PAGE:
In August of that year, Basaev launched an incursion into Daghestan and proclaimed an independent Islamic North Caucasus state. Over the next few weeks, several hundred people were killed in a series of apartment-building bombings in Russian cities that the authorities blamed, on the flimsiest of evidence, on Chechen militants. Although President Maskhadov denounced those attacks and distanced himself from Basaev's inconclusive attack on Daghestan, Russian aircraft began bombing Chechen villages. The Russian military launched its new offensive on 1 October.

Putin's Chechen War

Insofar as the stated purpose of the first Chechen war was to preserve Russia's territorial integrity, Yeltsin made repeated overtures to the Chechen leadership to begin negotiations on a treaty that would grant Chechnya extensive autonomy within Russia. Not so Yeltsin's successor, Vladimir Putin. During the second war, it has been Maskhadov who repeatedly proposed first foreign mediation -- by then Georgian President Eduard Shevardnadze, NATO, or the UN (see "RFE/RL Caucasus Report," 14 October and 18 November 1999) -- and then a settlement plan that would preserve Chechnya's ties to the Russian Federation (see "RFE/RL Newsline," 20 March 2003, and "RFE/RL Caucasus Report," 17 June 2004). Putin, however, rejected or ignored all such proposals, arguing from the outset that that there is no point in conducting talks with Maskhadov because he does not control the situation in Chechnya (meaning Basaev and his men). Other Russian officials have said that the only issue on which talks could be held with Maskhadov is his surrender.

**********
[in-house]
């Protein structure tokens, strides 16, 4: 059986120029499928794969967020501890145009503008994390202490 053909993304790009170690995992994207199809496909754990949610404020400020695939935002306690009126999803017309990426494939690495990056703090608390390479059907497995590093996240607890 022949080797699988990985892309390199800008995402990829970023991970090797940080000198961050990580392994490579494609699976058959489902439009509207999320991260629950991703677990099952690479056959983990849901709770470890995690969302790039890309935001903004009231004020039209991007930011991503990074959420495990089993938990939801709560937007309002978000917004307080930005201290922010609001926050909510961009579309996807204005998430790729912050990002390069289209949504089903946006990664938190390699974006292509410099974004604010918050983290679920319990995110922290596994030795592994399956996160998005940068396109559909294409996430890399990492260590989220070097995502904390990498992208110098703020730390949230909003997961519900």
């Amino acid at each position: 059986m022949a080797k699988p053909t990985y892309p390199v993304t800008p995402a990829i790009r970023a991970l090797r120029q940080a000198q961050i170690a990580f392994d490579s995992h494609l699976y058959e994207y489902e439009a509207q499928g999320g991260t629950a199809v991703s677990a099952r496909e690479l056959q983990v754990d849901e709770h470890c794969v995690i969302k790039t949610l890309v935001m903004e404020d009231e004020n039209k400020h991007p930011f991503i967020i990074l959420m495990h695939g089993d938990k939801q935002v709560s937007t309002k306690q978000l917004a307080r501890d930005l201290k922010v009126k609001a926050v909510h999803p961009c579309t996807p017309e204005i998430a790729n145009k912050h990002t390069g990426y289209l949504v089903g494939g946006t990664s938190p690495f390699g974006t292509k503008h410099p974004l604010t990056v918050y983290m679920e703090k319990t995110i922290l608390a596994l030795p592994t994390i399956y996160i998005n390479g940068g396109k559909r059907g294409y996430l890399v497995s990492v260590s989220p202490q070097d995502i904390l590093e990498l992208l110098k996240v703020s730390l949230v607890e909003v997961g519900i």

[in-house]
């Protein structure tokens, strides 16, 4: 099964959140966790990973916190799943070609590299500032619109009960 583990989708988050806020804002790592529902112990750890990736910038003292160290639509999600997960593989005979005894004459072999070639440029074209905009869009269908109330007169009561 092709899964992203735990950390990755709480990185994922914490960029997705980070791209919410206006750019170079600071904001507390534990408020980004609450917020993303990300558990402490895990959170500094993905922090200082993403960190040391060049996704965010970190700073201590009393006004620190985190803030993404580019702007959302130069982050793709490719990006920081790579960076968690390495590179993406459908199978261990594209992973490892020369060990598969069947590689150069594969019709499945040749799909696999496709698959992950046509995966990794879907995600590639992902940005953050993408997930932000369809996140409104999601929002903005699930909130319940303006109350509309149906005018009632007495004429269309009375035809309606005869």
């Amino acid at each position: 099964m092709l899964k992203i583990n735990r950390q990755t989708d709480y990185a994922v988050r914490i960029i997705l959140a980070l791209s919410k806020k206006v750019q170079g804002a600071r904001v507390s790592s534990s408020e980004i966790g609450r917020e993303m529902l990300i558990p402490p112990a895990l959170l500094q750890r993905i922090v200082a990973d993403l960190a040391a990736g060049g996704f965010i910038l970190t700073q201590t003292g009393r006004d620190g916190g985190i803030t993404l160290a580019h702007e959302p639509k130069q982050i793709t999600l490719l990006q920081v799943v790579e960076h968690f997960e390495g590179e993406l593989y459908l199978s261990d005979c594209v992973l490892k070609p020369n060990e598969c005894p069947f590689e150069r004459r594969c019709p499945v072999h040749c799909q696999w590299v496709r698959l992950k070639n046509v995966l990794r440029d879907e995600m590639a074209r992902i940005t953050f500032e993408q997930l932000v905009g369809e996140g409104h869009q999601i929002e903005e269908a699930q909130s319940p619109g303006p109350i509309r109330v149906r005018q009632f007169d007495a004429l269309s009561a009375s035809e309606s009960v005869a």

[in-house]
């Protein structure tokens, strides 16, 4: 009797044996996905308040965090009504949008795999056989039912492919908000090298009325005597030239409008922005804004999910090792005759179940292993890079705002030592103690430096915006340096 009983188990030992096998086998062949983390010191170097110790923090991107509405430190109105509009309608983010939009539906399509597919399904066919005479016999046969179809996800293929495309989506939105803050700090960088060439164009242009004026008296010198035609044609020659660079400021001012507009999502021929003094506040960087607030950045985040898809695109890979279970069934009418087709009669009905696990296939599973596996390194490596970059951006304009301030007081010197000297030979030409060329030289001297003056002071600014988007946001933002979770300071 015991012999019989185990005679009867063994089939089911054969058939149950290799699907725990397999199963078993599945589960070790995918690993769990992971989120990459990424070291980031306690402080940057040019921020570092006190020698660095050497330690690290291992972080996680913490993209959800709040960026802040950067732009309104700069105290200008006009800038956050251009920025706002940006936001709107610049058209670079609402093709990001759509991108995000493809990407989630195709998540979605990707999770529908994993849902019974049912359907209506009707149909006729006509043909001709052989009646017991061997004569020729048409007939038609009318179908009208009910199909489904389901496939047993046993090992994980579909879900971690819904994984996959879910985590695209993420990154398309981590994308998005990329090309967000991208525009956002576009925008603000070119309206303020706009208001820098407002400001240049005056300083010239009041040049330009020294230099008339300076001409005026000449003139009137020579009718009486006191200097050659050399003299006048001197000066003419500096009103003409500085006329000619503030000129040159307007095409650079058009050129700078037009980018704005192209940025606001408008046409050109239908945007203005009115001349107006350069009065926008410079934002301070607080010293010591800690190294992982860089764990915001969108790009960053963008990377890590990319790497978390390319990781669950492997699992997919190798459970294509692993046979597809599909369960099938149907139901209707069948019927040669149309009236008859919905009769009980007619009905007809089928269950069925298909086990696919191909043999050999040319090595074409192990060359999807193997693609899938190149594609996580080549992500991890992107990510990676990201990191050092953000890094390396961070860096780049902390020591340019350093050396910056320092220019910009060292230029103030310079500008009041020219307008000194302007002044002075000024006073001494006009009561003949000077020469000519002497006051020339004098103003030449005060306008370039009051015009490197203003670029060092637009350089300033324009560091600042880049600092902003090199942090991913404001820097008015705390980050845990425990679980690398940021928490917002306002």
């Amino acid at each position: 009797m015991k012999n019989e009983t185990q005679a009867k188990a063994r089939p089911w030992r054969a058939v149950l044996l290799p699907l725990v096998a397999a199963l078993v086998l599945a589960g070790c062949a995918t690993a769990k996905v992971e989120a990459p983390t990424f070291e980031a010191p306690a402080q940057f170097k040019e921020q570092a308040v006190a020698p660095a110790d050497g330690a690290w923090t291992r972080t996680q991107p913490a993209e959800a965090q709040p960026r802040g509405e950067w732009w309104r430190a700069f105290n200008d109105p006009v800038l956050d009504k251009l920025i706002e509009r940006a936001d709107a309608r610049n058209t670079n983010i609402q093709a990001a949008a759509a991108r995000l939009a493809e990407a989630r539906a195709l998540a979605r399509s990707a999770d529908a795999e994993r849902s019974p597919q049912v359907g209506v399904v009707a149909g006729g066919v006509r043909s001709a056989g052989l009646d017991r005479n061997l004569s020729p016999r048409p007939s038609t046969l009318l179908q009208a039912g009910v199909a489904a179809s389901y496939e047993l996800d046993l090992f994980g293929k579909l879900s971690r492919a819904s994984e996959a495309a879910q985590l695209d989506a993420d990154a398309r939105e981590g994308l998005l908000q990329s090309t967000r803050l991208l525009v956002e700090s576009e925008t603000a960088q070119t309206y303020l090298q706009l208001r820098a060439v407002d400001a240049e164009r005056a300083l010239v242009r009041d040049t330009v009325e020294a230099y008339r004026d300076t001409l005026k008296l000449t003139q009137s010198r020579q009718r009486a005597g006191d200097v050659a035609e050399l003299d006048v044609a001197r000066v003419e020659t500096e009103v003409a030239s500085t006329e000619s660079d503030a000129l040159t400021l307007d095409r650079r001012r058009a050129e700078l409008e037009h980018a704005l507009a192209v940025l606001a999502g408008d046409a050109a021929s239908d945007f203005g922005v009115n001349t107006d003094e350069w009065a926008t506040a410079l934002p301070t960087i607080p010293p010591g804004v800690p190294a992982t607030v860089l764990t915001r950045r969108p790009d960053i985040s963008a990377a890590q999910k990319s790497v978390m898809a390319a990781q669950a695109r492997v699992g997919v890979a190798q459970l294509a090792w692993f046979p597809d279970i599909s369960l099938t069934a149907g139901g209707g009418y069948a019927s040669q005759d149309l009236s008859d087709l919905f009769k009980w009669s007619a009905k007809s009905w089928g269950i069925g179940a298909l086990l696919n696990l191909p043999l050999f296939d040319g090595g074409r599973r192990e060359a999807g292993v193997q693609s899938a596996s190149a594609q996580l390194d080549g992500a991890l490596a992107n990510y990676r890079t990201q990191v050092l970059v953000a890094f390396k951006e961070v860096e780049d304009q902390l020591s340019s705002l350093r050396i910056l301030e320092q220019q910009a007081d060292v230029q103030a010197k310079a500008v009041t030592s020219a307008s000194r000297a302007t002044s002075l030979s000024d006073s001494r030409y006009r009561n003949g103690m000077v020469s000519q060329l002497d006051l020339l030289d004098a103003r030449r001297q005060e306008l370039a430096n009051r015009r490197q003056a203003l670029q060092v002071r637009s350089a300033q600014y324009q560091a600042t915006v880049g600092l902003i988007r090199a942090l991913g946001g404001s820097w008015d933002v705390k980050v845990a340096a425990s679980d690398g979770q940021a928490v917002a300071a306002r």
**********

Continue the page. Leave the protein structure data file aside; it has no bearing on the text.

Even before the 11 September 2001 terrorist attacks on New York and Washington, Putin was at pains to convince the international community that the second Chechen war was in fact an "antiterrorist campaign" to halt the spread of fundamentalist Islam across the North Caucasus. Echoing that argument, Russian military spokesmen have repeatedly claimed that the Chechen resistance forces include countless foreign mercenaries, many, but not all of them radical Muslims. But for the past five years, the Russian troops in Chechnya have indiscriminately targeted not only members of the Chechen resistance, but tens of thousands of innocent civilians who have been either summarily shot, or abducted, tortured, and then ransomed to their families. There has been one publicized attempt by a moderate Russian politician during that time to persuade the Russian leadership to explore the possibility of negotiating an end to the war, by former Security Council Secretary Ivan Rybkin in the summer of 2002 (see "RFE/RL Caucasus Report," 13 September 2002). But that initiative was effectively nixed by the Moscow theater hostage taking by Chechen militants in October 2002 in which some 130 people died.

That operation was masterminded by Basaev, who was seriously wounded during the second Chechen retreat from Grozny in February 2000 but has since recovered from his injuries and managed to evade capture (see "RFE/RL Caucasus Report," 5 November 2004). One could, in fact, argue that it is Basaev more than any other single individual who has fuelled the spiraling mutual animosity and alienation between successive Russian leaderships and the Chechen people -- beginning with the seizure of hostages in a hospital in Budennovsk in June 1995, and ending with the Beslan school hostage taking in September 2004.